Becoming more efficient is a goal for most of us (even those who ARE efficient). Along the same lines of there’s no such thing as having too much money in your budget, you can never be too efficient or too organized. That is particularly true in the social media realm. There are as many incredible time-wasters as there are business opportunities. For those of us who undertake social media on a daily basis, we are constantly tempted to dally in the nonproductive. There I admit it! Feels good. To counteract this “temptation,” efficiency tools are paramount.
Buffer is one of my favorites. (I use the free version.) Yes, it allows you to schedule tweets, Facebook posts and LinkedIn updates like many platforms and yes, you can access it as an app. You can manage multiple accounts and choose the time of day and pick days in which to share content. There are two link shorteners you can select for extra easy sharing. My second favorite thing about Buffer is the Chrome Extension. It allows me to add tweets to Buffer directly from Twitter with the click of a button. There’s also a right-click addition and a keyboard shortcut. The only thing better would be coffee service in the morning as I add to my day’s content.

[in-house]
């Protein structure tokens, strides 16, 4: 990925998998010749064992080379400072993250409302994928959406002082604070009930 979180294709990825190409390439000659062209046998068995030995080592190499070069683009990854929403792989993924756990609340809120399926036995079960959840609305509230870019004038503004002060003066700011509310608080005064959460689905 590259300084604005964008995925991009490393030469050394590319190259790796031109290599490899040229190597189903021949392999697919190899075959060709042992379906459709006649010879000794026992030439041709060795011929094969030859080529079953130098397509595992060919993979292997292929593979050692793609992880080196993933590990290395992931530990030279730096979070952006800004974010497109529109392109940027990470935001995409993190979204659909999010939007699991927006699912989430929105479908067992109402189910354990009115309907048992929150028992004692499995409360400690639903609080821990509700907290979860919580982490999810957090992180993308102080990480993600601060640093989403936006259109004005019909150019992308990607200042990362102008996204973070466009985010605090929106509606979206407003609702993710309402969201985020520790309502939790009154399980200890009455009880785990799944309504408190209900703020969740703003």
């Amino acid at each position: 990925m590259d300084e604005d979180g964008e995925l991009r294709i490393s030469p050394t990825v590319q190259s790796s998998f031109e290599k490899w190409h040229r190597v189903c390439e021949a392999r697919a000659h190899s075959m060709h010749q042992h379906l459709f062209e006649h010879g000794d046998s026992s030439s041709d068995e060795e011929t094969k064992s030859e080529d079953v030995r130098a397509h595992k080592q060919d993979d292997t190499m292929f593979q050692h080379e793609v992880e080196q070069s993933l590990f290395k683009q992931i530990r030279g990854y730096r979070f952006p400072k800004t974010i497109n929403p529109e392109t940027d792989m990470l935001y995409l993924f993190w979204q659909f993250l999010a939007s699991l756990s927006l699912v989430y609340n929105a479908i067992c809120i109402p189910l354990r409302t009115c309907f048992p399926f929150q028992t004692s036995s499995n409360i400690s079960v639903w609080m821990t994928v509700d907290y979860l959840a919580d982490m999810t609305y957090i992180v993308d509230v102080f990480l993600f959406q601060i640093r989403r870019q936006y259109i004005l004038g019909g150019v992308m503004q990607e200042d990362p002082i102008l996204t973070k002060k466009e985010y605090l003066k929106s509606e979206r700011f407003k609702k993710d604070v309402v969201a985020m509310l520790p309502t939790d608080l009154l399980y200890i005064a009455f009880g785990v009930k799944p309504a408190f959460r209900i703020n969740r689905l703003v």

Now the feature I really, really like — analytics. First, I must confess I have seen some discrepancies in the numbers (when I compare it to other software) so I am not saying it’s full-proof but it is “fun” to play with. Analytics are basic in tracking URL clicks and RTs but it’s all I need. I’ve set up my own spread sheet where I experiment with hashtags, time sent, day posted and word choice. My inner Excel geek enjoys the experimentation and tabulating which topics (and words) resonate most with our audience (as far as click-through rates are concerned). When I find a topic that is popular, I keep it in mind as I curate and write content. No point in posting things the audience is not interested in.
**Please note, Buffer helps you curate content. It does not automate a connection. You cannot do that. To form connections, you still need to be present. This app just helps me spread out my content so I’m not cluttering up the Twitter stream and then going silent.
To use social media for professional purposes does mean being comfortable with experimentation. We do ourselves a disservice when we do not (at least test drive) software that helps make us more efficient. I love Buffer. What do you think? What social media software makes you your most efficient?